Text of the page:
How Did Jesus "Grow in Wisdom?"
by Tim Haile
Luke 2:52 says:
"Jesus grew in wisdom (sophia) and stature, and in favor with God and men."
Some use this verse to contend that Jesus increased in "knowledge." Of course, that is not what the verse says. It says that He increased in "wisdom." Wisdom is the application of knowledge; it is not the knowledge itself. The Bible tells us that God possesses both "wisdom and knowledge" (Rom. 11:33). Literally dozens of Bible passages list "wisdom" and "knowledge" separately, indicating that there is a difference between the two. James 1:5 says:
"But if any of you lacks wisdom, let him ask of God, who gives to all men generously and without reproach, and it will be given to him."
Is James here giving aid and comfort to the Mormon belief that one may pray for knowledge? Absolutely not! James is speaking of "wisdom" in this passage, and obviously, there is a difference between wisdom and knowledge.
If the wisdom of Luke 2:52 is truth itself, then how did Jesus increase in it? John 1:14 said that Jesus was full of truth from the time of His incarnation! It is a plainly stated fact that the incarnation did not diminish the Lord's sure and certain knowledge, for John tells us that even after "the Word was made flesh," John and others were able to behold His glory which was "the glory of the only begotten of the Father, full of grace and truth" (John 1:14).
Luke 2:52 included "favor" or grace as one of the things that Jesus "grew" in. I remind you of John 1:14 again where Jesus was said to have been "full of grace and truth" from the time of His incarnation. How did Jesus "increase" in that which He was full of? These questions will be addressed a little later, but for now, let us examine some complications of the view that the incarnation stripped Jesus of His sure and certain knowledge.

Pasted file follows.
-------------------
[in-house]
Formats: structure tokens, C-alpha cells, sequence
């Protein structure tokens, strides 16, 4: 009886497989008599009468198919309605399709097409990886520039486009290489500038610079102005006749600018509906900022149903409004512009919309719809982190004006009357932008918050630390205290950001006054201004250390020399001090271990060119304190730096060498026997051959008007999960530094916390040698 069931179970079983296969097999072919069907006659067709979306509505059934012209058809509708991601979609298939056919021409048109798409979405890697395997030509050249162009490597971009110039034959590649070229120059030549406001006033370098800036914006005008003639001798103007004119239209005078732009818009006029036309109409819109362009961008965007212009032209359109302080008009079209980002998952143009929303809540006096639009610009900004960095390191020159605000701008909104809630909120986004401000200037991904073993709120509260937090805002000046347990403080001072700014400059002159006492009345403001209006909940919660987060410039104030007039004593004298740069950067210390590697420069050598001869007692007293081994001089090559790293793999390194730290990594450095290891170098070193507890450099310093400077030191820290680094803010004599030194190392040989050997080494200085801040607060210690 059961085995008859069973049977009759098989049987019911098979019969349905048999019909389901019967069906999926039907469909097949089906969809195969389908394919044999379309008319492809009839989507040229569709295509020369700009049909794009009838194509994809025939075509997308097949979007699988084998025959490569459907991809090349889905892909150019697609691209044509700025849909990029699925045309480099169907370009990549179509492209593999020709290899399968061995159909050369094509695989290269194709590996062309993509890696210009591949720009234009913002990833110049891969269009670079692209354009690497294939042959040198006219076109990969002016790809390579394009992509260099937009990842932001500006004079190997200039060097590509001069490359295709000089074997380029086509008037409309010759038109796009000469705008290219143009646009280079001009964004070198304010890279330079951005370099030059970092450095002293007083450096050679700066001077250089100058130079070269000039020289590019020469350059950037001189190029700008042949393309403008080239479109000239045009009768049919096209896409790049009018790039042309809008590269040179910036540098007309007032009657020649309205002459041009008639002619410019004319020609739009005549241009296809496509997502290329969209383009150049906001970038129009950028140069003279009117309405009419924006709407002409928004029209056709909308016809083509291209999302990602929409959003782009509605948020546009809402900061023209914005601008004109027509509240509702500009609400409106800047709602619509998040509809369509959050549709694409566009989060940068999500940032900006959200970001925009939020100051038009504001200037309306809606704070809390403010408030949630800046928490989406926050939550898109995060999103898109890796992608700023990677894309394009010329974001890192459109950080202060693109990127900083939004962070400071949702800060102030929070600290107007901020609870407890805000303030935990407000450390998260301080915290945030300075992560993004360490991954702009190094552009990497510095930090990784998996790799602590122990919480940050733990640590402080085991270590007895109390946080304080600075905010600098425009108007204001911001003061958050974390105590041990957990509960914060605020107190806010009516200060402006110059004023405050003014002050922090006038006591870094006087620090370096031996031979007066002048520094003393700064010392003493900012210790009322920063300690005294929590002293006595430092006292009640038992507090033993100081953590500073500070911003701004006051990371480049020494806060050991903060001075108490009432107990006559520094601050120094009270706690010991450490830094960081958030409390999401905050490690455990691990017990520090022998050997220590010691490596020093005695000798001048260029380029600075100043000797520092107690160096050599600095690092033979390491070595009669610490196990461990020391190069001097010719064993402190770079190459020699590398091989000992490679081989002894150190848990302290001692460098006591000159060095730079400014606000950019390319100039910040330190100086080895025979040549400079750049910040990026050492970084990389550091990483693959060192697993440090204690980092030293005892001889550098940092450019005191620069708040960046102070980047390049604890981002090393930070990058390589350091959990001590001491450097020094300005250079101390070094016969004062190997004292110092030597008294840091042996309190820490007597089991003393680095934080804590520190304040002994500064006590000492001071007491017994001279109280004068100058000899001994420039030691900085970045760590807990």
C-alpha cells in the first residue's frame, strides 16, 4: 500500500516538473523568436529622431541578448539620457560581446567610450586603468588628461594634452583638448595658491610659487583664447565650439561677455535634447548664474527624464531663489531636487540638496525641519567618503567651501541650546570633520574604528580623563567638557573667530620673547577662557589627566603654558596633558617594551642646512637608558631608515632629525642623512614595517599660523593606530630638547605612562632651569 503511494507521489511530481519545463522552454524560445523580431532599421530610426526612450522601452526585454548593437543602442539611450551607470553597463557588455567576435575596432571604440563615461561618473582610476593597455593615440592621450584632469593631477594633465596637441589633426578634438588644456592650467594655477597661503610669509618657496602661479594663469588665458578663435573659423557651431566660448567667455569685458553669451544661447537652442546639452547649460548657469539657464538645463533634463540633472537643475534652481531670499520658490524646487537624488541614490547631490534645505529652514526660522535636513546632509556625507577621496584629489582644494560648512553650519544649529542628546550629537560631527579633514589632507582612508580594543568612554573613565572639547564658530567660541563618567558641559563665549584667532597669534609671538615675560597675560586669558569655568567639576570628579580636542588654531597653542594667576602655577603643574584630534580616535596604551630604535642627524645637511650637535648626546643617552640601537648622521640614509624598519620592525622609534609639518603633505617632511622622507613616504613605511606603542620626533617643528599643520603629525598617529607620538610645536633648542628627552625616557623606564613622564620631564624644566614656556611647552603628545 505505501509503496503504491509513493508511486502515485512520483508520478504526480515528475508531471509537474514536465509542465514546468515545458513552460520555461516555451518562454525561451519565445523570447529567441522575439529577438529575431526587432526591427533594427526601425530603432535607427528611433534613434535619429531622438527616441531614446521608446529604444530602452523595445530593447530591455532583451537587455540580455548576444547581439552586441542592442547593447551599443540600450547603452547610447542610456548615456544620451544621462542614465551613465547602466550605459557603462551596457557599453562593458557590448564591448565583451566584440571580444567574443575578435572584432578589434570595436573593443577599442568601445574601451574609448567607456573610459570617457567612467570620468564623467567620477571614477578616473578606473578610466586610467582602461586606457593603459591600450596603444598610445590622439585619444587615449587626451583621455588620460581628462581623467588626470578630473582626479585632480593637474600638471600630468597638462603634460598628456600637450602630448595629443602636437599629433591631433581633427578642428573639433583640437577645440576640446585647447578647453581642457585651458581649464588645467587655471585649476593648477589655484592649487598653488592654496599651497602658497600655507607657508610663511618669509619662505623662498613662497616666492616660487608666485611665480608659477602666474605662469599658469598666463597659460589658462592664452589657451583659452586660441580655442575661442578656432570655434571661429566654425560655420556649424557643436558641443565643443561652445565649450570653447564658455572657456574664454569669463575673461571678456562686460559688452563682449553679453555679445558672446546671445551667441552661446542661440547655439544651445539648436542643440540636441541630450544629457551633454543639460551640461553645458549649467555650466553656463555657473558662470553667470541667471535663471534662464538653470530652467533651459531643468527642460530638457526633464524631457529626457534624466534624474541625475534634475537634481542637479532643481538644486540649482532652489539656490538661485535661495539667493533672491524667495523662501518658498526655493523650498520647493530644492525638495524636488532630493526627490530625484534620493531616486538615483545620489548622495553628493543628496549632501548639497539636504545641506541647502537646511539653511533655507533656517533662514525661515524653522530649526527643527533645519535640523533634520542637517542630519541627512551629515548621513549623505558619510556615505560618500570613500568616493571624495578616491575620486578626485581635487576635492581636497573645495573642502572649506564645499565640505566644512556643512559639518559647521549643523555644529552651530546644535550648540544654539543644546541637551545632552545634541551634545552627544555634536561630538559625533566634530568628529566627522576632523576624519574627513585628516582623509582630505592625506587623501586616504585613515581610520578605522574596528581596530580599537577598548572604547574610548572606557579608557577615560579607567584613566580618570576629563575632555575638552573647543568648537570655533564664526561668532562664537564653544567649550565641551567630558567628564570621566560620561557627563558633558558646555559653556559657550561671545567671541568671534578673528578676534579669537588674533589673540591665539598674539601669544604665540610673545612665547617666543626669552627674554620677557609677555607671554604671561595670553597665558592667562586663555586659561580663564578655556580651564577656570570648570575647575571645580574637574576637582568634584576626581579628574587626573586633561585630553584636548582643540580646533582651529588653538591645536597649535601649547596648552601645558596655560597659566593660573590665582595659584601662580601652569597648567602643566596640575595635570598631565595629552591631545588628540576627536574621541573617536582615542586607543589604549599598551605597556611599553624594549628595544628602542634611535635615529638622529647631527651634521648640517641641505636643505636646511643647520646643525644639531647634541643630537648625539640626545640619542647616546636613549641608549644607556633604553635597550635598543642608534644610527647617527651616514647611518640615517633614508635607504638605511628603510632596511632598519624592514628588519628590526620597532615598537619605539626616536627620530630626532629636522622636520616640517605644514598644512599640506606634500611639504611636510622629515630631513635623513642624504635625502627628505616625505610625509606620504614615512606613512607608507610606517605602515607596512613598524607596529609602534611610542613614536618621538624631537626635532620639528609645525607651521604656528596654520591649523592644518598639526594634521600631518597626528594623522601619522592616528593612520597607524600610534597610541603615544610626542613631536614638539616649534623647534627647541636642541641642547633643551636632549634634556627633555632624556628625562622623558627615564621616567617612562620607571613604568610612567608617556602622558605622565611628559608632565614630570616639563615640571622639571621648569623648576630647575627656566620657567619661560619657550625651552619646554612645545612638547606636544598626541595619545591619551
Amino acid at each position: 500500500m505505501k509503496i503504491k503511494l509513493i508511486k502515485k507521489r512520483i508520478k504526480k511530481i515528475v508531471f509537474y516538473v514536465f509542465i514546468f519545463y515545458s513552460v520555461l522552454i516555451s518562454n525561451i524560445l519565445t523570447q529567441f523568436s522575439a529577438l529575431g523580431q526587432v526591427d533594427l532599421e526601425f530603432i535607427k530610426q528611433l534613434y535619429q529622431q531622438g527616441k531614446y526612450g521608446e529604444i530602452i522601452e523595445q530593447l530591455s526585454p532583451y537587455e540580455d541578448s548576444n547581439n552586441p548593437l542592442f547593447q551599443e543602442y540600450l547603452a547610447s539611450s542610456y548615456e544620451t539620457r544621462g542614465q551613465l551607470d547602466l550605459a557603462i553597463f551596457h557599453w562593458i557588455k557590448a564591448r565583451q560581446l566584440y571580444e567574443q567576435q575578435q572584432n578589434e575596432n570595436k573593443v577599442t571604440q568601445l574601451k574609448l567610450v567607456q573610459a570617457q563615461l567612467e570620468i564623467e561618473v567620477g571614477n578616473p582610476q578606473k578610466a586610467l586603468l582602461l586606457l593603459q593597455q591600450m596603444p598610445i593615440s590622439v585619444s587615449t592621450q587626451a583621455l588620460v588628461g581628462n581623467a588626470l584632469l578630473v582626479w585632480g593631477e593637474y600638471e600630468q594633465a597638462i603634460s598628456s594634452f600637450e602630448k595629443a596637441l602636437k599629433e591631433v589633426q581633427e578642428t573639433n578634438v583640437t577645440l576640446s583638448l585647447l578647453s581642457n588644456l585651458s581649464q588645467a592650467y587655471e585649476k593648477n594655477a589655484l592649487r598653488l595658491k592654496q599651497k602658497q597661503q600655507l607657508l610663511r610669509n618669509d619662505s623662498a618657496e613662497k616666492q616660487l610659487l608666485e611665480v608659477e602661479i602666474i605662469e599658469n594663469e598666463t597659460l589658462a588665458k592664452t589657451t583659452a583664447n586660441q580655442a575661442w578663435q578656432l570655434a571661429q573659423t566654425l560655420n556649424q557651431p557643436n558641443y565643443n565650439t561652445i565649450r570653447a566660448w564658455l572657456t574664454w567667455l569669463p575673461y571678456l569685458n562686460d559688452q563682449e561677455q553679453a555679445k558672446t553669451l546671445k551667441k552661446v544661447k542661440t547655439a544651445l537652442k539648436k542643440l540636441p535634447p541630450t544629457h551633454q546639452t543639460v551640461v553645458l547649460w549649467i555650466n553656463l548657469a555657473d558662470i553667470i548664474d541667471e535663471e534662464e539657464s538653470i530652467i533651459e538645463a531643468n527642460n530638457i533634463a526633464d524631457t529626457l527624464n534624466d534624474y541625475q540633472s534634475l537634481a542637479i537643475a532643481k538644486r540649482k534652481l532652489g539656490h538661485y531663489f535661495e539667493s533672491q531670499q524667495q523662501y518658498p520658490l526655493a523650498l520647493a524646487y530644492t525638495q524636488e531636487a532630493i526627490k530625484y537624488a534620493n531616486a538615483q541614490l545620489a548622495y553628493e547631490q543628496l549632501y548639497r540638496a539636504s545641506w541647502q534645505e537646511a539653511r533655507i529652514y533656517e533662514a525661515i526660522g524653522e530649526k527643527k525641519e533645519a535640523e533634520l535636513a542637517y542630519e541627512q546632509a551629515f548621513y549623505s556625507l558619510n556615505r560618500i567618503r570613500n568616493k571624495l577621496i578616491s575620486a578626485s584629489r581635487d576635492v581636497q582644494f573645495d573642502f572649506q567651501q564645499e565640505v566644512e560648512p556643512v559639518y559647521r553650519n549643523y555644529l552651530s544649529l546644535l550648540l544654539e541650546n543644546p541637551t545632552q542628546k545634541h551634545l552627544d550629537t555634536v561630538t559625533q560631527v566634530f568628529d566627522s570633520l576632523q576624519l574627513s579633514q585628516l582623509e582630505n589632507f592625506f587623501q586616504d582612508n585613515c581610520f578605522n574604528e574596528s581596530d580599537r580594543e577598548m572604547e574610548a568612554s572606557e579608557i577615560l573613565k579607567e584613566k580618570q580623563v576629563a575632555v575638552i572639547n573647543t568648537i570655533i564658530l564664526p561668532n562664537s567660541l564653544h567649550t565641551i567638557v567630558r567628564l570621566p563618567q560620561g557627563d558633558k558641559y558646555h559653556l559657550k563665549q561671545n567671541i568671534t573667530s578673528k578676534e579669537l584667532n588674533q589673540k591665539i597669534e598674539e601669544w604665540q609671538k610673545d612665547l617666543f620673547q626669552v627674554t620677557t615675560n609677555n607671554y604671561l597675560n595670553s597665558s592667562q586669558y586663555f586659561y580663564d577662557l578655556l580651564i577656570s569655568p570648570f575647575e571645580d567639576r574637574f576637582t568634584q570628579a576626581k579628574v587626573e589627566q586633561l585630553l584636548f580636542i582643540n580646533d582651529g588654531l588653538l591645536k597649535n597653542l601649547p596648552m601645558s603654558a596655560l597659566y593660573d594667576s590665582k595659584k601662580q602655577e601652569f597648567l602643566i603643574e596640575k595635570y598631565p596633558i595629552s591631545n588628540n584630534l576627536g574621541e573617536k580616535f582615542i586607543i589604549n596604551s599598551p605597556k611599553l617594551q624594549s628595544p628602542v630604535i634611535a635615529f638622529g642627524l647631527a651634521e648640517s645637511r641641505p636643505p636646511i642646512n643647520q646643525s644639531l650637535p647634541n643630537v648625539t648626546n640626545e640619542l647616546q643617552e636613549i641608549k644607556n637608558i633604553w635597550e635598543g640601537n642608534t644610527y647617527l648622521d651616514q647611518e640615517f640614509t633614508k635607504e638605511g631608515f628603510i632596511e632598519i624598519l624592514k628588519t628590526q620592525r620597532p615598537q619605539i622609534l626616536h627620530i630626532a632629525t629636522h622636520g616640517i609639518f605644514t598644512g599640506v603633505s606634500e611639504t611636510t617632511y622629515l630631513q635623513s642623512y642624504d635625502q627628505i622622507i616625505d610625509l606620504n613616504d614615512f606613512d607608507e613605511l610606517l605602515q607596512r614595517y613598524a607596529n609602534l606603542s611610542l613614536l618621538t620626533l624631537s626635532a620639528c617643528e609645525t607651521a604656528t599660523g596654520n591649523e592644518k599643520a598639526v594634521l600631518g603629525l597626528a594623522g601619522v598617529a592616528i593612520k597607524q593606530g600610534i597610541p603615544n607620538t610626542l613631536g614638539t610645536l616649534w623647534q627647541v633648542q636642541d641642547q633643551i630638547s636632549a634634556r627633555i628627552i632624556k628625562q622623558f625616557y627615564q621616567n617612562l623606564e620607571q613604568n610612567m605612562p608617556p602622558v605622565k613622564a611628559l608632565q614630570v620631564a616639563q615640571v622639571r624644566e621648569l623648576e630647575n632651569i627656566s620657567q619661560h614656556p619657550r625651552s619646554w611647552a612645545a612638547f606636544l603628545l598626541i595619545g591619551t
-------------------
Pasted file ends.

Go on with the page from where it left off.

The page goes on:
1. At the age of 12, Jesus was aware of His special and unique relationship with the Father (Lk. 2:49).
2. Jesus knew "where He came from, and where he was going" (John 8:14).
3. Jesus "knew all men" and "knew what was in man" (John 2:24-25).
4. Jesus "knew from the beginning, who would believe on Him and who would betray Him" (John 6:64).
5. Jesus knew that the Father had "given all things into His hands, and that He had come from God, and was going back to God"(John 13:3).
6. Jesus "knew all things that would come upon Him" from His arrest and forward (John 18:4).
7. Jesus "knew all things" (John 16:30; 21:17).
Fallible men perceive and portray Jesus as a God who lost all of His knowledge, including His God-consciousness, when He came into the world. I take my stand upon the infallible word of God when it comes to the question of what Jesus knew in the flesh. Jesus, who was both "the Word" and "the Truth" personified (Jn. 1:1 and 14:6), did not have to "study" the word in order to know it! Luke 2:52 does not mean that Jesus started out His life "ignorant," as some brethren have taught, then increased in knowledge. Such an explanation defies both scripture and the very nature of God. However, this is exactly what some brethren have done. Notice these quotes used by Ronny Milliner in his article, "The Son of Man," Faith and Facts, (October, 1990), p.308. Brother Milliner used these quotes to make his point about the "natural progression of Jesus as a child."
"It is to be observed further that Jesus was not a man in a child's body. His mind developed as his body grew larger and stronger. He grew by use of means - grew physically by taking proper exercise, wholesome food, and restful sleep; grew in wisdom and grace by asking questions, studying the scriptures, and exercise of mind and soul."
Quoted from H Leo Boles.
Boles' statement is only correct in its assessment of Jesus' physical development. Boles and Milliner are wrong when they assert that Jesus grew spiritually. God's spirit does not change (Mal. 3:6). Since Jesus was as much God, as the father was God (Jn. 14:9; Heb. 1:3), then Jesus' spirit has never changed (Heb. 13:8; 1:10-12).
Ronny also quoted from an article entitled "Made Like Unto His Brethren" written by Jeffery Kingry. Ronny quoted this section to make his argument concerning the childhood ignorance of Jesus: